On a one-to-one basis you discover what they want as no piece of paper with instructions can do. You'll know what they need, what they expect, what they want, and most importantly, what they don't want. Once you know these little tidbits, it's easy to write copy confidently, like "an expert," and to remember specific reasons why you wrote the copy that way, should you need to explain it to the client the next time you call with the written copy.

As with the copy, talk with the client before the spot is produced. It is step two towards a good rapport with the client and accomplishes two things. The client gets a sense of being involved, which is what you both want before the commercial is produced, and you get a final chance to get questions answered. By the time you call the client back with the completed spot, confidently dubbed to cart and labeled, ready to air, you're bosom buddies and the chances that he'll change anything are slim to none. Oh yes, they are.

Best of all, on the client's next run, you will know what he wants and what he likes. You'll spend less time working on his next spot while building a good relationship between him and the radio station. I will even take bets on whether or not a client would let you air the spot without letting him hear it first. Impossible? No. You're an expert. "The best production man in town."

Now, sometimes, this doesn't work. You're going to hit those clients that want to hear their spot and make changes, and more changes. If smacking the client in the face isn't allowed at your station, there is an alternative.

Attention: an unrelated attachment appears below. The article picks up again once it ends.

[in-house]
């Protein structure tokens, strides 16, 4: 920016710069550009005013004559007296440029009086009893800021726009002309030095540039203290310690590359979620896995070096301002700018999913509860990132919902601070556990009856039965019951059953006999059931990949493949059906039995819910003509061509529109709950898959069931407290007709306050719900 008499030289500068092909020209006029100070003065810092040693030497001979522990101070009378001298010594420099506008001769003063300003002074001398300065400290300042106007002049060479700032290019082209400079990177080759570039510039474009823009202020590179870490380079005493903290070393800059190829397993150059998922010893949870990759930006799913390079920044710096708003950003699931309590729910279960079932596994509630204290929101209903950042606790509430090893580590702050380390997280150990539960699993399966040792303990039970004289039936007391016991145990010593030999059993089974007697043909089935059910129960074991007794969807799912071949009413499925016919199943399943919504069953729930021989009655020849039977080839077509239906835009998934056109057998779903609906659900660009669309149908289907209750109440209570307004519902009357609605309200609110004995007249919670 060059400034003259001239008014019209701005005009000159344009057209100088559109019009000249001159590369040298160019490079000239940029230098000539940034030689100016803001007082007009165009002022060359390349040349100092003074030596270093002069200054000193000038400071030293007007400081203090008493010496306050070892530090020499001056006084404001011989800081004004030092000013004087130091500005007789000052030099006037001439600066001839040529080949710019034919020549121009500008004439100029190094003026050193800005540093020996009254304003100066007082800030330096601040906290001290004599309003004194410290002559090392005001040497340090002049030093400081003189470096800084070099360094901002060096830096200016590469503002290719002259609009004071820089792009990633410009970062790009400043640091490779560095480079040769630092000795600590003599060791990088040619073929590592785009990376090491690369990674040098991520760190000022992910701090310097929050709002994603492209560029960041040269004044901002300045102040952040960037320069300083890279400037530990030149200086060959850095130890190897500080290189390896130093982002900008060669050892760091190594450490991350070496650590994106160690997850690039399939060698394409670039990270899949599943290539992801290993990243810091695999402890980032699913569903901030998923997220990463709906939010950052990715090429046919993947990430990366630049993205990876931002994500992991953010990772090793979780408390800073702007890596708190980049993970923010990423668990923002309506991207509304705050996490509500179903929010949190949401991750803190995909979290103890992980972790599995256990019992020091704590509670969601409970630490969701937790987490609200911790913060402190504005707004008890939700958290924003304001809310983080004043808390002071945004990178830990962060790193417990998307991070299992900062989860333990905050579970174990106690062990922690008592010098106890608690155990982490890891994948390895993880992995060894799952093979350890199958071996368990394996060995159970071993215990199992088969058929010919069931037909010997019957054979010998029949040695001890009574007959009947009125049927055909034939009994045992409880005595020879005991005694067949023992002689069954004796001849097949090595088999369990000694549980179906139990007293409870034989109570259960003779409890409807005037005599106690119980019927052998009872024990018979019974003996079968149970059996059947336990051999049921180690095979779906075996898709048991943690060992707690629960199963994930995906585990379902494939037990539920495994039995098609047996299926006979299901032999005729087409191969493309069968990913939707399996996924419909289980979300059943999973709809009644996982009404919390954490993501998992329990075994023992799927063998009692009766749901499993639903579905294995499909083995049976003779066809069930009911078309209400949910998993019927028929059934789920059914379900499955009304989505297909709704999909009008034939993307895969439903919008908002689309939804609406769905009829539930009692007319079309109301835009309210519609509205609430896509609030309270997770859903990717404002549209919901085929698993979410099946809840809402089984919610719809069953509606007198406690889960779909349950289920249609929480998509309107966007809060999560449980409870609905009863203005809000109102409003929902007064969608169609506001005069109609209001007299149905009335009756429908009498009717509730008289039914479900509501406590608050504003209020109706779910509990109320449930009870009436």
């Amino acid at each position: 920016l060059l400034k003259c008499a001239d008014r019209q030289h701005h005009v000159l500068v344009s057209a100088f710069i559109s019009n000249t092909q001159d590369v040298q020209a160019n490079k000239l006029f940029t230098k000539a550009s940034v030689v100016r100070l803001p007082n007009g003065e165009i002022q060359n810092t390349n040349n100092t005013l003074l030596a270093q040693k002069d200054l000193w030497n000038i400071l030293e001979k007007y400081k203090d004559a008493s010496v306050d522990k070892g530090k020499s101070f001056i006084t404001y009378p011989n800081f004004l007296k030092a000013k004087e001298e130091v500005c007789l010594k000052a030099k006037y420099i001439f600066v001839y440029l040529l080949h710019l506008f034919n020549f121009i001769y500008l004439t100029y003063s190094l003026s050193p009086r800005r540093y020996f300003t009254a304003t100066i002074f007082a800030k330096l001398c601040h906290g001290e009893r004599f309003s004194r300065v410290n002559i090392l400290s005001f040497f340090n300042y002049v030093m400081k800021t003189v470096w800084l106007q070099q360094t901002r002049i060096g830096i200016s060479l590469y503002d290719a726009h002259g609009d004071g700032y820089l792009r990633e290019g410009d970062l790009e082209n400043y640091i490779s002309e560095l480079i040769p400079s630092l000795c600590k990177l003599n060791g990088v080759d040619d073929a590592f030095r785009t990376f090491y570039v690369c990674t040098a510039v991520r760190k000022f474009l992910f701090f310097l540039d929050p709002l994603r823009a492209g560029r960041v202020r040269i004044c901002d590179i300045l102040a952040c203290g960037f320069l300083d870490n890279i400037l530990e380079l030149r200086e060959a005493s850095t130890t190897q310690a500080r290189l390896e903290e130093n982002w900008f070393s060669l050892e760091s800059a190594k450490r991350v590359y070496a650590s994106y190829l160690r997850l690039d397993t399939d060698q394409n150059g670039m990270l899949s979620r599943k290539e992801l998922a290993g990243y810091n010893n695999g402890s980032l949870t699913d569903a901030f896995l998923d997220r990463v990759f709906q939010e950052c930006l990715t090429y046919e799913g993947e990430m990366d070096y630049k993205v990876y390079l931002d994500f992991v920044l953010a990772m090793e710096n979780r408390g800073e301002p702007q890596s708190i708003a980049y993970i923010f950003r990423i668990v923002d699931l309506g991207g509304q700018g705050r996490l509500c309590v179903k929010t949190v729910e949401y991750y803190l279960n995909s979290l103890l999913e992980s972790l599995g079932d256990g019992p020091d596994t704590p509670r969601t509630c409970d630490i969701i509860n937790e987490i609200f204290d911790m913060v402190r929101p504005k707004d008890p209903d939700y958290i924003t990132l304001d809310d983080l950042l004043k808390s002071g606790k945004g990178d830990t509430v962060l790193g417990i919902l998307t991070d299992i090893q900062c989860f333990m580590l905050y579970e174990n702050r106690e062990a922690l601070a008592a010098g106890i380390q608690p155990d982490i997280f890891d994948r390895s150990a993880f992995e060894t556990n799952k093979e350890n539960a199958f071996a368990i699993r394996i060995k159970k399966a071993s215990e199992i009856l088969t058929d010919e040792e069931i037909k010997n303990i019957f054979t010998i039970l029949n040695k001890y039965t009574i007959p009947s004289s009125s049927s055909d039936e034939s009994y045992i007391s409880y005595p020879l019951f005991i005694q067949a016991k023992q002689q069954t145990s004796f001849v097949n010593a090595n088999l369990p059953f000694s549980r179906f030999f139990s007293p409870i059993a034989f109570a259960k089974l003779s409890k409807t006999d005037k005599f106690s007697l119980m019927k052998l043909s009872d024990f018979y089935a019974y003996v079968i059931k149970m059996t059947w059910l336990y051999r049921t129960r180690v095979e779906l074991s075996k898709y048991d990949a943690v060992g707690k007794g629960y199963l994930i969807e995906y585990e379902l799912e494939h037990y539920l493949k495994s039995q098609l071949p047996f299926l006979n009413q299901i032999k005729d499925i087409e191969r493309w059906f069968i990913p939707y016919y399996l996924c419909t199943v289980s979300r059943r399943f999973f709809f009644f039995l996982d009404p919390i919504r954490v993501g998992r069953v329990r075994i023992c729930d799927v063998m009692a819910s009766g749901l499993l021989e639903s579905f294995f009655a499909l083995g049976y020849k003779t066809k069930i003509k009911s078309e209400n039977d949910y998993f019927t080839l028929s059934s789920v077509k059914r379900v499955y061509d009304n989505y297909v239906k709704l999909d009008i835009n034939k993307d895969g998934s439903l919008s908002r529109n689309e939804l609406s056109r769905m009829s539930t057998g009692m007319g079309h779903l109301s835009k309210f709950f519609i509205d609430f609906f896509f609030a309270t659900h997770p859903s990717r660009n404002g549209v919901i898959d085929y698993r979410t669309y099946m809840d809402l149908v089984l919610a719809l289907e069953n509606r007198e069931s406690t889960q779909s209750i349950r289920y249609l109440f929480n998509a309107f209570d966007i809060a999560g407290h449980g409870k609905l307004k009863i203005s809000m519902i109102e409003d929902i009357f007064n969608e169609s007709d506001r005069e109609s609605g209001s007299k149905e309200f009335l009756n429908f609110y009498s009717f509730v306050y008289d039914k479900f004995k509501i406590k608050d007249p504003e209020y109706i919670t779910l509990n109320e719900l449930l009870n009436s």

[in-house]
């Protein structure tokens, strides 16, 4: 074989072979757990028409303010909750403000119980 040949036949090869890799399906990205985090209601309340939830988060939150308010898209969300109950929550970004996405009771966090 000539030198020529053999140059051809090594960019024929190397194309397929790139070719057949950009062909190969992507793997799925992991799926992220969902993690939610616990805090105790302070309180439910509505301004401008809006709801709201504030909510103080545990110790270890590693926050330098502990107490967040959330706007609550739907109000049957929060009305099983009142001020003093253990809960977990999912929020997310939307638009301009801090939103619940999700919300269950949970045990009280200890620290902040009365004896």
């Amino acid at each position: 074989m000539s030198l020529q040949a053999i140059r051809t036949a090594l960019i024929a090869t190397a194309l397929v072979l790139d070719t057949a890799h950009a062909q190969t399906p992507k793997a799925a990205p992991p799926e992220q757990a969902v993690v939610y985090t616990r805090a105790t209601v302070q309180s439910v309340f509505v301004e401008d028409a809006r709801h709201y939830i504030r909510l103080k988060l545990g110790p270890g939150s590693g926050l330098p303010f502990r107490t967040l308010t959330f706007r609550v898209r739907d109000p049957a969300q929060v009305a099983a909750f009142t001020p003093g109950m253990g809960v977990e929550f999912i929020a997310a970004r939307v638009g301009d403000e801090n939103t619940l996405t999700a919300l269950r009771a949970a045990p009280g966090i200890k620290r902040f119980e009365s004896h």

If it's a pressure situation where the spot has to air tomorrow in morning drive, you may not have the time to do the job again later in the day. In this case, you may have to convince the client of your belief that the spot sounds good the way it is. You know radio advertising, and he knows his business. Tactfully relate this to the client, and ask him to trust your judgment. He very well may.

If he still insists on cutting the spot again, consider suggesting to the client that it might be best if he comes to the station for the session. To begin with, he'll probably be too busy to get there that afternoon, but he might be able to make it in the morning. If so, set the appointment up. The bonus here is that now, tomorrow's spots will have to be moved to later in the day, or the next day, and you've bought some more time to give the client exactly what he wants. Also, there is the possibility the client might just say, "Oh, go ahead and run it like it is." Double amazing!

Should the client actually come to the studio, have the suit present, if at all possible. When in the studio with the client, always give him a choice of what to do, but give him only two choices to pick from. Impress him if you can because it only takes a second or two to do a little extra something that wasn't in the planned commercial copy. You'll get a better spot for your airwaves, and when the client leaves, he'll think you're "an expert." Congratulations! Another satisfied customer.

Now, are salesmen nuts? Who knows? Are clients? Who knows? Are we? Who knows?